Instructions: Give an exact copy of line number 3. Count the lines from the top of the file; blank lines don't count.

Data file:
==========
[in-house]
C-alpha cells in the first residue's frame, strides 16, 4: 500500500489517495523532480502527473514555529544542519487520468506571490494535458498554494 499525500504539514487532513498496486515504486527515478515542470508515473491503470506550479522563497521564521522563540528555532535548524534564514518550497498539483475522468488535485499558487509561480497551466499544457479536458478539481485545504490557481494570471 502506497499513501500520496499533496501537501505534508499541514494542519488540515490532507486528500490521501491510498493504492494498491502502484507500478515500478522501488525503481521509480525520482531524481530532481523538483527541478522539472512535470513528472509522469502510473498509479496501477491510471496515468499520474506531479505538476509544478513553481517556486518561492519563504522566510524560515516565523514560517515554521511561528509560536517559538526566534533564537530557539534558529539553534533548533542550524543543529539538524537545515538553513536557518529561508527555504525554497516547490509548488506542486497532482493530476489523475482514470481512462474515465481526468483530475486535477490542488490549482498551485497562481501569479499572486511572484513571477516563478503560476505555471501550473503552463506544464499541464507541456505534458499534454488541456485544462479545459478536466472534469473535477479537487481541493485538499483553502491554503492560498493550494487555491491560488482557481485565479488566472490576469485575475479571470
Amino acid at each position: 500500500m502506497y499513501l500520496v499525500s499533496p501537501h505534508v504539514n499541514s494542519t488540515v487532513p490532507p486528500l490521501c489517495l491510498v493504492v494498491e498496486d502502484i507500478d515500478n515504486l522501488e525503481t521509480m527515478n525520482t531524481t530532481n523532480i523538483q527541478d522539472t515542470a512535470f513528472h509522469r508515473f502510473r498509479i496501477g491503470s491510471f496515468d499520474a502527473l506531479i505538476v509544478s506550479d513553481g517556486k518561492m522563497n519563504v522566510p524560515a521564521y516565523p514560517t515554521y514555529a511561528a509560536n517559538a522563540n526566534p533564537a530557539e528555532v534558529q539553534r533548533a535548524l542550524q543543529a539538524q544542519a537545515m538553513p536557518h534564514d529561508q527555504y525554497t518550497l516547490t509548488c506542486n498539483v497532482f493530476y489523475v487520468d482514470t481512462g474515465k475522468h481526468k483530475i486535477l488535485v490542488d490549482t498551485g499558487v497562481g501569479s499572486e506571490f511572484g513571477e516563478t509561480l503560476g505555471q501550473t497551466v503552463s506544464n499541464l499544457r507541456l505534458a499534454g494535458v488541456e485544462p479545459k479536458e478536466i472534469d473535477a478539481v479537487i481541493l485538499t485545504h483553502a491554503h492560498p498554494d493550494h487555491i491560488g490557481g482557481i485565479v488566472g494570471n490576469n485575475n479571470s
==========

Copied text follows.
Amino acid at each position: 500500500m502506497y499513501l500520496v499525500s499533496p501537501h505534508v504539514n499541514s494542519t488540515v487532513p490532507p486528500l490521501c489517495l491510498v493504492v494498491e498496486d502502484i507500478d515500478n515504486l522501488e525503481t521509480m527515478n525520482t531524481t530532481n523532480i523538483q527541478d522539472t515542470a512535470f513528472h509522469r508515473f502510473r498509479i496501477g491503470s491510471f496515468d499520474a502527473l506531479i505538476v509544478s506550479d513553481g517556486k518561492m522563497n519563504v522566510p524560515a521564521y516565523p514560517t515554521y514555529a511561528a509560536n517559538a522563540n526566534p533564537a530557539e528555532v534558529q539553534r533548533a535548524l542550524q543543529a539538524q544542519a537545515m538553513p536557518h534564514d529561508q527555504y525554497t518550497l516547490t509548488c506542486n498539483v497532482f493530476y489523475v487520468d482514470t481512462g474515465k475522468h481526468k483530475i486535477l488535485v490542488d490549482t498551485g499558487v497562481g501569479s499572486e506571490f511572484g513571477e516563478t509561480l503560476g505555471q501550473t497551466v503552463s506544464n499541464l499544457r507541456l505534458a499534454g494535458v488541456e485544462p479545459k479536458e478536466i472534469d473535477a478539481v479537487i481541493l485538499t485545504h483553502a491554503h492560498p498554494d493550494h487555491i491560488g490557481g482557481i485565479v488566472g494570471n490576469n485575475n479571470s